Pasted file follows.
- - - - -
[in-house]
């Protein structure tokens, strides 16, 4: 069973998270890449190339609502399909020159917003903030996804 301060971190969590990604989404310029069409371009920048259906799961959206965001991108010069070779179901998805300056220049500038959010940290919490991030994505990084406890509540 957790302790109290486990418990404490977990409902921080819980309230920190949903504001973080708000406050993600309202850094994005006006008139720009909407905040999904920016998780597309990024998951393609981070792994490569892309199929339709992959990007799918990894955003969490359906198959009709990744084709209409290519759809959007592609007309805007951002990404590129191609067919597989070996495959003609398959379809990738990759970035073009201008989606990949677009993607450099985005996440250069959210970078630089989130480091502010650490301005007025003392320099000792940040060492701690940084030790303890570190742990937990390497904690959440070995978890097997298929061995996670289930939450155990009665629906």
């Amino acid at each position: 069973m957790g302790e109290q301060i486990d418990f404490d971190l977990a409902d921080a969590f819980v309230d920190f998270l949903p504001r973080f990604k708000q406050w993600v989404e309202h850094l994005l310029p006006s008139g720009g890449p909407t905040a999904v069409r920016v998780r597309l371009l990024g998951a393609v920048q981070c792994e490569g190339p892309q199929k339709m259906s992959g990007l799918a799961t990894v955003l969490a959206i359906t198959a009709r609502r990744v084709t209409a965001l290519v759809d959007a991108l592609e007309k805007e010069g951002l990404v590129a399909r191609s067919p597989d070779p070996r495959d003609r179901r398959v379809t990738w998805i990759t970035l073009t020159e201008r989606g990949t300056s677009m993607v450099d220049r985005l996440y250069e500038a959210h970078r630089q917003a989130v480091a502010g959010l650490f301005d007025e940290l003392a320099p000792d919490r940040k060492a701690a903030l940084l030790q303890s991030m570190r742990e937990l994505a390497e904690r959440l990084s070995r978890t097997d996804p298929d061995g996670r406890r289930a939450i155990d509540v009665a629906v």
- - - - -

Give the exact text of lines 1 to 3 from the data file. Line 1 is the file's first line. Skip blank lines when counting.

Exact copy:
[in-house]
């Protein structure tokens, strides 16, 4: 069973998270890449190339609502399909020159917003903030996804 301060971190969590990604989404310029069409371009920048259906799961959206965001991108010069070779179901998805300056220049500038959010940290919490991030994505990084406890509540 957790302790109290486990418990404490977990409902921080819980309230920190949903504001973080708000406050993600309202850094994005006006008139720009909407905040999904920016998780597309990024998951393609981070792994490569892309199929339709992959990007799918990894955003969490359906198959009709990744084709209409290519759809959007592609007309805007951002990404590129191609067919597989070996495959003609398959379809990738990759970035073009201008989606990949677009993607450099985005996440250069959210970078630089989130480091502010650490301005007025003392320099000792940040060492701690940084030790303890570190742990937990390497904690959440070995978890097997298929061995996670289930939450155990009665629906």
């Amino acid at each position: 069973m957790g302790e109290q301060i486990d418990f404490d971190l977990a409902d921080a969590f819980v309230d920190f998270l949903p504001r973080f990604k708000q406050w993600v989404e309202h850094l994005l310029p006006s008139g720009g890449p909407t905040a999904v069409r920016v998780r597309l371009l990024g998951a393609v920048q981070c792994e490569g190339p892309q199929k339709m259906s992959g990007l799918a799961t990894v955003l969490a959206i359906t198959a009709r609502r990744v084709t209409a965001l290519v759809d959007a991108l592609e007309k805007e010069g951002l990404v590129a399909r191609s067919p597989d070779p070996r495959d003609r179901r398959v379809t990738w998805i990759t970035l073009t020159e201008r989606g990949t300056s677009m993607v450099d220049r985005l996440y250069e500038a959210h970078r630089q917003a989130v480091a502010g959010l650490f301005d007025e940290l003392a320099p000792d919490r940040k060492a701690a903030l940084l030790q303890s991030m570190r742990e937990l994505a390497e904690r959440l990084s070995r978890t097997d996804p298929d061995g996670r406890r289930a939450i155990d509540v009665a629906v």